Which means that there is no one else in all existence like Jesus. He is the perfect prophet (knowing God’s thoughts perfectly because He is God), the perfect priest (sinless, ageless, yet tempted in all the ways we are, and the once-and-for-all sacrifice for our sins) and the perfect king (will never die or be overthrown, with the very authority and power of God).

That statement from Jesus, His followers, this creed, and our church, is a massive claim, but it’s what we believe. And it doesn’t leave wiggle room. I won’t go through them all here, but when I post this sermon, I’ll footnote a bunch of supporting scriptures for you to look up.

Agnosticism: Have Your Cake and Eat it Too

So, back to our text. Jesus has just asked these Jewish leaders about where John the Baptist’s authority comes from and it says in verse 25,

“And they discussed it among themselves, saying, ‘If we say, ‘From heaven,’ he will say to us, ‘Why then did you not believe him?’ But if we say, ‘From man,’ we are afraid of the crowd, for they all hold that John was a prophet.’ So they answered Jesus, ‘We do not know.’”

These people didn’t even care which answer was right – they were afraid of either answer. Today, we might use the term agnostic and it’s where a lot of people get stuck because they don’t want to choose. They like the idea of Jesus as a moral teacher and they can’t argue with the historical or textual proofs. They don’t want to call Jesus a liar or a lunatic. When they look into it they see there are good arguments, compelling evidence, actual good scholarship – but they know there’s a consequence to making a choice. It means they have to call Him “Lord” – and they’re not prepared to do that. So they ride the fence.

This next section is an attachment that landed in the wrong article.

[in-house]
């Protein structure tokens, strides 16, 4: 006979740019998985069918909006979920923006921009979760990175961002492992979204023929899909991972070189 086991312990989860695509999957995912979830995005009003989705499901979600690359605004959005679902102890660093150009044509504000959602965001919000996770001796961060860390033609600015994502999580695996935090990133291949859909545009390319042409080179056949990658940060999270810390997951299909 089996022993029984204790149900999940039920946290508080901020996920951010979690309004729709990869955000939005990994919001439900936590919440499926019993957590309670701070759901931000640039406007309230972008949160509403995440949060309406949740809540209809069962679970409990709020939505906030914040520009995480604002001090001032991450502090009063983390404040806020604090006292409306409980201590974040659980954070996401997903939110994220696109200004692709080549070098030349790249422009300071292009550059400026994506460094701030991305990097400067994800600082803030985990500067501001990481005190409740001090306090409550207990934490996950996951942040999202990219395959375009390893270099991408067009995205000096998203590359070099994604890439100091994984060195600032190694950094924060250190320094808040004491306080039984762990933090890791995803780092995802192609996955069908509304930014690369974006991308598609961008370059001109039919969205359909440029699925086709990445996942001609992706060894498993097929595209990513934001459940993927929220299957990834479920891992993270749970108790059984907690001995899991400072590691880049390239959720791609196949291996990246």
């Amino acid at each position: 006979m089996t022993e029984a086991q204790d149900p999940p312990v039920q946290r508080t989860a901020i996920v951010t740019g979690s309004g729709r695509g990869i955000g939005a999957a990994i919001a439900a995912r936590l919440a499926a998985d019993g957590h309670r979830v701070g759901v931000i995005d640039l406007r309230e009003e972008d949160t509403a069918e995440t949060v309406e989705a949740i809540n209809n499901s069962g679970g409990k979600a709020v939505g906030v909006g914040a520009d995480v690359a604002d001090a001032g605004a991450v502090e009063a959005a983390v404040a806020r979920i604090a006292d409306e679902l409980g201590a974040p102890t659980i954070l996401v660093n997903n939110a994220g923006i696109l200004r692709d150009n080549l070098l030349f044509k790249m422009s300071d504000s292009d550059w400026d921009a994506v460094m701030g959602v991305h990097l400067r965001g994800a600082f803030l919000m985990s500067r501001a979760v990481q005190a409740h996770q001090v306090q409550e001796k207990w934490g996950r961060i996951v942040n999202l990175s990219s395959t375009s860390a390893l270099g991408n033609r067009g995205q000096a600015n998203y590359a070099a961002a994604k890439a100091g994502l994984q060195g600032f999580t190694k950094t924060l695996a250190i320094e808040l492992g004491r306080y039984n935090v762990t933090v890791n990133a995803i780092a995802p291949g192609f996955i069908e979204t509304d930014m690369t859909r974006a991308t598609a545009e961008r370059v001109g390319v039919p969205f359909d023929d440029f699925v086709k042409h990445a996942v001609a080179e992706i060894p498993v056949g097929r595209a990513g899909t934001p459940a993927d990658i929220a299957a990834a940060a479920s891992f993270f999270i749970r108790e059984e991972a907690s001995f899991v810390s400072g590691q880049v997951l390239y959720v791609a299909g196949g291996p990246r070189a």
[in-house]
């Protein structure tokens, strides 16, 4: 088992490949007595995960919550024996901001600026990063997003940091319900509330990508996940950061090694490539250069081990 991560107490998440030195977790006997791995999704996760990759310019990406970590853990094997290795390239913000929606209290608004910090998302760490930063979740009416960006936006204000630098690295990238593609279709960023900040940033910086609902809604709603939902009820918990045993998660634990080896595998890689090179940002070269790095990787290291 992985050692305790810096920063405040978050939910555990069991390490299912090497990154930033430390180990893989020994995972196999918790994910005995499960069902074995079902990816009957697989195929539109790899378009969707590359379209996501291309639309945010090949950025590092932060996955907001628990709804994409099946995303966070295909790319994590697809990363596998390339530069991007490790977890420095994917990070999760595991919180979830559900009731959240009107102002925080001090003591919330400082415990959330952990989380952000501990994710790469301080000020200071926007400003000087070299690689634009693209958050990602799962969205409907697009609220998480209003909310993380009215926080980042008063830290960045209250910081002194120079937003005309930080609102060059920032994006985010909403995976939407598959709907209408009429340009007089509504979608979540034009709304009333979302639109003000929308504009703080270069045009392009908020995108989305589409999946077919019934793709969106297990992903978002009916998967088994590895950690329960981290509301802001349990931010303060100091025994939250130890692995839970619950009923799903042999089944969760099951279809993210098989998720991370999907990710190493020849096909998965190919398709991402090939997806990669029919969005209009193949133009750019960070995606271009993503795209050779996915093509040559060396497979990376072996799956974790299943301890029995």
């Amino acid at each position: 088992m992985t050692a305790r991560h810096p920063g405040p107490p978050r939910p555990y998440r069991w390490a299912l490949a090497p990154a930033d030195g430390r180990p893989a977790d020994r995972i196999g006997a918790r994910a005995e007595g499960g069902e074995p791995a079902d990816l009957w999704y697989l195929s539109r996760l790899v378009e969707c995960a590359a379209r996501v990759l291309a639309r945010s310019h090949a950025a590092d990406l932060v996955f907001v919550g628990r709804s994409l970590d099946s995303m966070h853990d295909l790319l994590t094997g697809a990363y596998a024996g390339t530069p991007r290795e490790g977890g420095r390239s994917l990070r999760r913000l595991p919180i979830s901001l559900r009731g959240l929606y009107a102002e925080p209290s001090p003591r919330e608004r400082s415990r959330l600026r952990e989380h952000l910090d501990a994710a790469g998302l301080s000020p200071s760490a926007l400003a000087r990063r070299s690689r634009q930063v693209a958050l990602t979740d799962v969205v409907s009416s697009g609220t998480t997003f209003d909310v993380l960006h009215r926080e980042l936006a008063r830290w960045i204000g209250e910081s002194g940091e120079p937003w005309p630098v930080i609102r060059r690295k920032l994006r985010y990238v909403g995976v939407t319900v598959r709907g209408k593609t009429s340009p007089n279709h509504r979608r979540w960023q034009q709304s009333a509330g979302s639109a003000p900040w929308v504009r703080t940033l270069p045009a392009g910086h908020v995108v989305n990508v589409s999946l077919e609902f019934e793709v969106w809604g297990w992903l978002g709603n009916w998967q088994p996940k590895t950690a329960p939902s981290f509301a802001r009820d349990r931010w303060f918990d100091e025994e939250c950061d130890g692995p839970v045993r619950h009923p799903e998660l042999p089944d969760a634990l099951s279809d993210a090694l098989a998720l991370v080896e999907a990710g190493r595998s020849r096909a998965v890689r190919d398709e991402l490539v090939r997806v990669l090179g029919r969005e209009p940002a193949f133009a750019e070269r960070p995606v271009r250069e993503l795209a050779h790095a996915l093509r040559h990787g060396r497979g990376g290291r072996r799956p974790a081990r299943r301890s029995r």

Look at question 36 of the Heidelberg.

“What benefit do you receive from the holy conception and birth of Christ?”

In other words, “So what? What good does it do you to believe all these claims about Jesus? Why not just remain agnostic? Why not just play the middle ground and stay on the fence? Why not just say you think Jesus is a great guy, and say you believe in God, but not actually repent and make Jesus your Lord? Then you can have you cake and eat it too. It gets people off your case. You can say you’re a “spiritual person”. You can say you are a “believer” and people will leave you alone because they will rarely actually ask what you actually believe. So why not ride the fence?

The Heidelberg answers, Because

“He is our Mediator, and with his innocence and perfect holiness covers, in the sight of God, my sin, in which I was conceived and born.”

Jesus doesn’t let you sit on the fence. The Bible says that “there is one God, and there is one mediator between God and men, the man Christ Jesus…” (1 Tim 2:5). No other. The Bible says that “the wages of sin is death” (Rom 6:23) and “without the shedding of blood there is no forgiveness of sins” (Heb 9:22) and that it will either be our death and our blood, or the death and blood of Jesus that will determine where we spend eternity. Ephesians 1:7 says, “In him we have redemption through his blood, the forgiveness of our trespasses, according to the riches of his grace…” We cannot sit on the fence, we cannot embrace agnosticism, because the claims of Jesus doesn’t allow us to – and the problem of death and eternity is something we must all face.

Conclusion